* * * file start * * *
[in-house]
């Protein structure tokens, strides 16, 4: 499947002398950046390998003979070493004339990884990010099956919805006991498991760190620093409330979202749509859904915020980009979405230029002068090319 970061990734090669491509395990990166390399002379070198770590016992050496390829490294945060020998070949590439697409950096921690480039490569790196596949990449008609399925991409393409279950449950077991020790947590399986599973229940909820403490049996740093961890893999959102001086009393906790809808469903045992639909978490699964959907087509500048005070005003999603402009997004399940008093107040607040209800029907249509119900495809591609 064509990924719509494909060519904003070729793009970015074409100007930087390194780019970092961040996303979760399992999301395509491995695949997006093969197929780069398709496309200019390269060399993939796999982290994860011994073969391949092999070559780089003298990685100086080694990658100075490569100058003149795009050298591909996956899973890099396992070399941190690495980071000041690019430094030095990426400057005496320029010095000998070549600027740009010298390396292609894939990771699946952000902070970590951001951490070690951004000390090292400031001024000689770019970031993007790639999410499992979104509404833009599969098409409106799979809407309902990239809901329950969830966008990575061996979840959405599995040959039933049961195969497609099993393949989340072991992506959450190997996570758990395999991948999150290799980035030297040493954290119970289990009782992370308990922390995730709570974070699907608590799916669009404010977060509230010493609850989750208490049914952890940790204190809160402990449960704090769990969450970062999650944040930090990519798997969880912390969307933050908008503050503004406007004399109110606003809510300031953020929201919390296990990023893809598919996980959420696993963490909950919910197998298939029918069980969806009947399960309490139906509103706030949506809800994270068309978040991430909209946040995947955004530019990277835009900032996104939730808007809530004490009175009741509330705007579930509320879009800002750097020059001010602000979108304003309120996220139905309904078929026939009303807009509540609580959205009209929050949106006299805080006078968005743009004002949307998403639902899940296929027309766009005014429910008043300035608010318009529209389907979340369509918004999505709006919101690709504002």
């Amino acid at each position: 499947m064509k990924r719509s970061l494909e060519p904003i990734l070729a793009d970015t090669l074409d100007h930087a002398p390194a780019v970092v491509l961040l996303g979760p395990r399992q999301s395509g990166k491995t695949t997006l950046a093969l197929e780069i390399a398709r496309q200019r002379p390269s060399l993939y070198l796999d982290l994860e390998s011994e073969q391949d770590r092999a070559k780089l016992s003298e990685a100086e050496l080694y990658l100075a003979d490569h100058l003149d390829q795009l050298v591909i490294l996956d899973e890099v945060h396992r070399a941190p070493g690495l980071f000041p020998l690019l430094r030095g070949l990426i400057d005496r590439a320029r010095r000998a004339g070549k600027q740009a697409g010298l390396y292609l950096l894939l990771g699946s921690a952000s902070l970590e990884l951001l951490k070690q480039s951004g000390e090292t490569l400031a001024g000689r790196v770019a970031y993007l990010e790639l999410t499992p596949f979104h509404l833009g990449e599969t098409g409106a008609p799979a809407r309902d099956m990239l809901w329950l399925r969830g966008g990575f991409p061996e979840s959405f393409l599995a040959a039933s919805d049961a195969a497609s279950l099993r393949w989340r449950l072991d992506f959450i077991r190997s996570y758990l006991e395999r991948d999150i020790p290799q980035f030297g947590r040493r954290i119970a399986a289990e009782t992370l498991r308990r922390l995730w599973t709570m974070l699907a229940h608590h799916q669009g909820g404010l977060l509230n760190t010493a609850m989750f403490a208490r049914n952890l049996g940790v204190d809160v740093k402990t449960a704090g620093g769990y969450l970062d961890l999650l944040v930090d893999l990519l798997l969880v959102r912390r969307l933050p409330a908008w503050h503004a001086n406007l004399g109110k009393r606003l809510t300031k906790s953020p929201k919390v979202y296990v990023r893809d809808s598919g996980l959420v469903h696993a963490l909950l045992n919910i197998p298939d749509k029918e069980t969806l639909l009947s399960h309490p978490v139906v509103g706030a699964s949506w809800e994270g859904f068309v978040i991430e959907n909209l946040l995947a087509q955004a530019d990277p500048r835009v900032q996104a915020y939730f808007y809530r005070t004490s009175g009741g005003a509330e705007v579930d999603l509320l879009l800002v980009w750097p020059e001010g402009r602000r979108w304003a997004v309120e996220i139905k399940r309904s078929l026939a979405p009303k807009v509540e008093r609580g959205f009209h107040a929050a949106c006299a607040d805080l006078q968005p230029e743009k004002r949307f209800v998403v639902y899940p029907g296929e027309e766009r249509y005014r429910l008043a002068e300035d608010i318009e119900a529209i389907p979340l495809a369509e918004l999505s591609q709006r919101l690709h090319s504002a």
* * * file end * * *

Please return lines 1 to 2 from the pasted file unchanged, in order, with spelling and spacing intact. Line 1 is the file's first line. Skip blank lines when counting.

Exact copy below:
[in-house]
């Protein structure tokens, strides 16, 4: 499947002398950046390998003979070493004339990884990010099956919805006991498991760190620093409330979202749509859904915020980009979405230029002068090319 970061990734090669491509395990990166390399002379070198770590016992050496390829490294945060020998070949590439697409950096921690480039490569790196596949990449008609399925991409393409279950449950077991020790947590399986599973229940909820403490049996740093961890893999959102001086009393906790809808469903045992639909978490699964959907087509500048005070005003999603402009997004399940008093107040607040209800029907249509119900495809591609 064509990924719509494909060519904003070729793009970015074409100007930087390194780019970092961040996303979760399992999301395509491995695949997006093969197929780069398709496309200019390269060399993939796999982290994860011994073969391949092999070559780089003298990685100086080694990658100075490569100058003149795009050298591909996956899973890099396992070399941190690495980071000041690019430094030095990426400057005496320029010095000998070549600027740009010298390396292609894939990771699946952000902070970590951001951490070690951004000390090292400031001024000689770019970031993007790639999410499992979104509404833009599969098409409106799979809407309902990239809901329950969830966008990575061996979840959405599995040959039933049961195969497609099993393949989340072991992506959450190997996570758990395999991948999150290799980035030297040493954290119970289990009782992370308990922390995730709570974070699907608590799916669009404010977060509230010493609850989750208490049914952890940790204190809160402990449960704090769990969450970062999650944040930090990519798997969880912390969307933050908008503050503004406007004399109110606003809510300031953020929201919390296990990023893809598919996980959420696993963490909950919910197998298939029918069980969806009947399960309490139906509103706030949506809800994270068309978040991430909209946040995947955004530019990277835009900032996104939730808007809530004490009175009741509330705007579930509320879009800002750097020059001010602000979108304003309120996220139905309904078929026939009303807009509540609580959205009209929050949106006299805080006078968005743009004002949307998403639902899940296929027309766009005014429910008043300035608010318009529209389907979340369509918004999505709006919101690709504002």